Just a week before revealing its final four-team bracket, the College Football Playoff selection committee faces its biggest challenge yet.
In the three previous seasons of the playoff, three of the five power conferences had clear-cut, one-loss or undefeated teams that went on to win their championship games. In the first year of the playoff, 2014, the only disagreement about the committee’s final judgment was over the semantics of the “13th data point” that put Ohio State in over the Big 12 co-champions Baylor and Texas Christian. In 2015 and 2016, the committee was so confident about two 11-1 teams that it telegraphed ahead of time that each would make it in.
This year is much messier, and this past weekend’s games, starting with No. 2 Miami’s loss to Pittsburgh on Friday and including Saturday’s Iron Bowl, in which top-ranked Alabama lost to Auburn, did not help. Alabama fell to fifth in the Associated Press poll, and Miami to seventh.
The next round of playoff rankings will be released Tuesday night, but never before, it seems, have so many teams been alive for the four spots with only the conference championship games to go. Georgia. Auburn. Miami. Clemson. Wisconsin. Ohio State. Oklahoma. Maybe even Texas Christian and Alabama, the latter on pedigree alone.
The potential for chaos exists despite the fact that never before in the playoff’s three completed seasons has one of the five power conferences dug itself so deep a hole as has the Pacific-12, which features two teams with at least two losses, Stanford (9-3) and Southern California (10-2), in its title game on Friday night.
Although Stanford slammed the door on Notre Dame (9-3) on Saturday night, 38-20, the biggest news in the Pac-12 over the weekend may have been the return of Chip Kelly, who, several years after making Oregon into a national title contender and then departing for the N.F.L., was hiredSaturday by U.C.L.A.
As the Bruins (6-6) settle for a midtier bowl, the committee will watch the five power-conference title games play out and then release its final rankings on Sunday, Dec. 3, seeding first versus fourth and second versus third in the Rose Bowl, in Pasadena, Calif., and the Sugar Bowl, in New Orleans. The priorities that day will be to give the top-ranked team home-field advantage and to try to avoid a rematch — which could become a surprisingly germane detail.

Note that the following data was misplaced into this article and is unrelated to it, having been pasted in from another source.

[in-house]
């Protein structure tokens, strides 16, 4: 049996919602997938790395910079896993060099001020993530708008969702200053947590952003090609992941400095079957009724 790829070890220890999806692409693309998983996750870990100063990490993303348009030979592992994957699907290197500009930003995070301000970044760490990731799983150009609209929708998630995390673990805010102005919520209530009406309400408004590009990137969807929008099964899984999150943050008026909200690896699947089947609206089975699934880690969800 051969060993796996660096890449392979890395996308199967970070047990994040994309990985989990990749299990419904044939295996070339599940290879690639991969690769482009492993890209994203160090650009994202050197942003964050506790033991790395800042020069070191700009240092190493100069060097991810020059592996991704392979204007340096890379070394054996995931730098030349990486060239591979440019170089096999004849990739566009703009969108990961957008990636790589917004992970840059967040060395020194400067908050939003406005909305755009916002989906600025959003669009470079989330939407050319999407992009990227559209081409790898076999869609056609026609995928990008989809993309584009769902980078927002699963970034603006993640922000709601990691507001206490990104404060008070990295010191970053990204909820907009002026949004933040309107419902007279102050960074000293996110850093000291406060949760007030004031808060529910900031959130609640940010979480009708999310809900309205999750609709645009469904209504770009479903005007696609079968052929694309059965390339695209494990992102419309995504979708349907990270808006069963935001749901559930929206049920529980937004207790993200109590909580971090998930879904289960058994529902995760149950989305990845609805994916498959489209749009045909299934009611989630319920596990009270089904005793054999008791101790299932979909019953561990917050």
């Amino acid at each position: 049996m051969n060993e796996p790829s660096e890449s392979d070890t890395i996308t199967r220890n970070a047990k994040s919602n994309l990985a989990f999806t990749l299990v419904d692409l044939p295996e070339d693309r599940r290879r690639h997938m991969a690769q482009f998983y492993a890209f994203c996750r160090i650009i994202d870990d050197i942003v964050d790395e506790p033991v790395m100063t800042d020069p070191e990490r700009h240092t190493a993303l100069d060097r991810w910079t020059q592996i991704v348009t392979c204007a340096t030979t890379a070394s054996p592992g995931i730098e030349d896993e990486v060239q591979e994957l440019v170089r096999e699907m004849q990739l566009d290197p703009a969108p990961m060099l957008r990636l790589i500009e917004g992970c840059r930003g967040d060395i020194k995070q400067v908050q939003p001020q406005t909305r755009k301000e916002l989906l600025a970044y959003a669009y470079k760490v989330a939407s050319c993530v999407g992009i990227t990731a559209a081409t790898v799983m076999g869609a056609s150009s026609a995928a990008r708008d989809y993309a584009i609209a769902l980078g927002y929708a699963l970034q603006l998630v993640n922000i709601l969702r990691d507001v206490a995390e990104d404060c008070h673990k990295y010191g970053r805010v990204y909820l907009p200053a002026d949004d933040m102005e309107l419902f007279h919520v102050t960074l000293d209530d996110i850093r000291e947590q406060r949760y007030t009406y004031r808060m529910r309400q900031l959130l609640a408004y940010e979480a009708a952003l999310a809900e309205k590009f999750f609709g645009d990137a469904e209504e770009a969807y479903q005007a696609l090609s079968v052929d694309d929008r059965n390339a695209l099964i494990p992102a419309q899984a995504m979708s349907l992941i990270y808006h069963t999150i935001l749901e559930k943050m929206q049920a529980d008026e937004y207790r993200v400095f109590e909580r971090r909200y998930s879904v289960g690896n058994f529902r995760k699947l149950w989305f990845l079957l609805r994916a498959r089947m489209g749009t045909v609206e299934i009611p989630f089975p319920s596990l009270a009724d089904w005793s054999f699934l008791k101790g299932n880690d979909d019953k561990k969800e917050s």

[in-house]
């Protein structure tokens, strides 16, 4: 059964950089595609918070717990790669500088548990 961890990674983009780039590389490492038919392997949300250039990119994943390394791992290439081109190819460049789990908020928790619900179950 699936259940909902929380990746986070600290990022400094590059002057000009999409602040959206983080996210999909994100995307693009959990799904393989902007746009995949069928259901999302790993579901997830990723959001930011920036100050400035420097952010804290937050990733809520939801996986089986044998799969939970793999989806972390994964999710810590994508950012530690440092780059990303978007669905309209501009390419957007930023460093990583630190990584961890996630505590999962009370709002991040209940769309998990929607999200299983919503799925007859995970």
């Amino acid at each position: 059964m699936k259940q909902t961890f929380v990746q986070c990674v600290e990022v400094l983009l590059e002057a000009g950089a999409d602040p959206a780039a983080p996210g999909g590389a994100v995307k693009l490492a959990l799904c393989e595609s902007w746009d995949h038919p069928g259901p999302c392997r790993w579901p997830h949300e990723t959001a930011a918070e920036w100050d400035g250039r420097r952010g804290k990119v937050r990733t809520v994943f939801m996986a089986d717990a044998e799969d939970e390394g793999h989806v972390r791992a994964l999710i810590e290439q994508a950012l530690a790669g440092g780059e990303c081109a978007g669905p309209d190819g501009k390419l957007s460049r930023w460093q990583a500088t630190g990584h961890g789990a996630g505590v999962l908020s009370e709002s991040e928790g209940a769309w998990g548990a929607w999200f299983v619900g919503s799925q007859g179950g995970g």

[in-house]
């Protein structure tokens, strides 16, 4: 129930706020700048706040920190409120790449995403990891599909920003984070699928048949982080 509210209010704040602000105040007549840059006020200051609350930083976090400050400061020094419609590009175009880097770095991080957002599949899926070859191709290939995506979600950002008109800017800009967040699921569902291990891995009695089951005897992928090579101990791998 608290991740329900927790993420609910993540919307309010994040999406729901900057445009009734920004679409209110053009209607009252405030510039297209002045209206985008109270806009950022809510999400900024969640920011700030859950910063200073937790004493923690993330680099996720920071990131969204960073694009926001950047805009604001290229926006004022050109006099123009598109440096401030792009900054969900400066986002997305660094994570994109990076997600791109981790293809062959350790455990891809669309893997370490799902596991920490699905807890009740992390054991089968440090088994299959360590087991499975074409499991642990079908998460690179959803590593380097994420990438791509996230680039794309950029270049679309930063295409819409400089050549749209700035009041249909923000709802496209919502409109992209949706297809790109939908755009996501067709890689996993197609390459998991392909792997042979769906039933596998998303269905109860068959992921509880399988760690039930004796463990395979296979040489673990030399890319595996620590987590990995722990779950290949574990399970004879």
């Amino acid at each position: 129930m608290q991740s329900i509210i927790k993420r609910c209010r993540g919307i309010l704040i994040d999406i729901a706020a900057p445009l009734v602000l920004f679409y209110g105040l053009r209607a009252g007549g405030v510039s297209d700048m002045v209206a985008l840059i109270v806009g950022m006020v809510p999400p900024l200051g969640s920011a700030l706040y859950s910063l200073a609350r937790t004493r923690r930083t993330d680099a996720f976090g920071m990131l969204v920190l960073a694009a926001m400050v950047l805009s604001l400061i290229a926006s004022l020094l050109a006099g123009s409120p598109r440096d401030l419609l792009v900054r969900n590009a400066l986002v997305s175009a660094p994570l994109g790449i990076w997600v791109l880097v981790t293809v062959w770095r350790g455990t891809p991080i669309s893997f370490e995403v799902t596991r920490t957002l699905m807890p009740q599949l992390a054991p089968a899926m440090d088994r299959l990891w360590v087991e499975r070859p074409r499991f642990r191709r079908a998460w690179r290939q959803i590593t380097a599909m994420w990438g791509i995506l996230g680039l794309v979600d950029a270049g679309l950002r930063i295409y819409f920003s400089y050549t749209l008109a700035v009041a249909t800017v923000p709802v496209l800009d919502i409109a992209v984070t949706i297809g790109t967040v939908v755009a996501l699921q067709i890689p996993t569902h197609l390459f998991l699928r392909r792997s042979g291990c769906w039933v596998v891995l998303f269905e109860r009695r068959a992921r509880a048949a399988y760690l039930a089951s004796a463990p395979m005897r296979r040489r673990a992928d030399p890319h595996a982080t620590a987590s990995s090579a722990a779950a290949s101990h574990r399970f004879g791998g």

Given where their teams are currently ranked, two of the championship games are effectively national quarterfinals, with their winners all but guaranteed semifinal berths. The winner of the Southeastern Conference game — in Atlanta, between Auburn (10-2) and Georgia (11-1) — is in. So is the winner of the Atlantic Coast Conference game in Charlotte, N.C., between Clemson (11-1), which boasts an early-season win over Auburn, and Miami (11-1).
Two more title games promise playoff spots should the right team win them. Unbeaten Wisconsin (12-0) plays Ohio State (10-2) for the Big Ten championship in Indianapolis, and despite the Badgers’ generally weak schedule, it would be all but unfathomable for the committee — which serves a playoff that was created precisely to ensure undefeated power-conference champions can play for all the marbles — not to include Wisconsin in the final bracket with a win. Similarly, Oklahoma (11-1), with victories over Ohio State and its own conference championship opponent, Texas Christian (10-2), on its résumé already, is a virtual shoo-in with a win and the Big 12 championship.
But what if the “wrong” teams win those latter two games? Who fills the remaining two spots?
Cross off Notre Dame and Stanford, with their three losses (even if one wonders whether Stanford, which has won eight of its past nine games, is better than its record). The same is true for Penn State; the committee has seemed strangely ill-disposed to the Nittany Lions (10-2), ranking them behind Ohio State even though Penn State’s two losses came to two ranked teams — the Buckeyes and Michigan State (9-3) — on the road by a combined 4 points.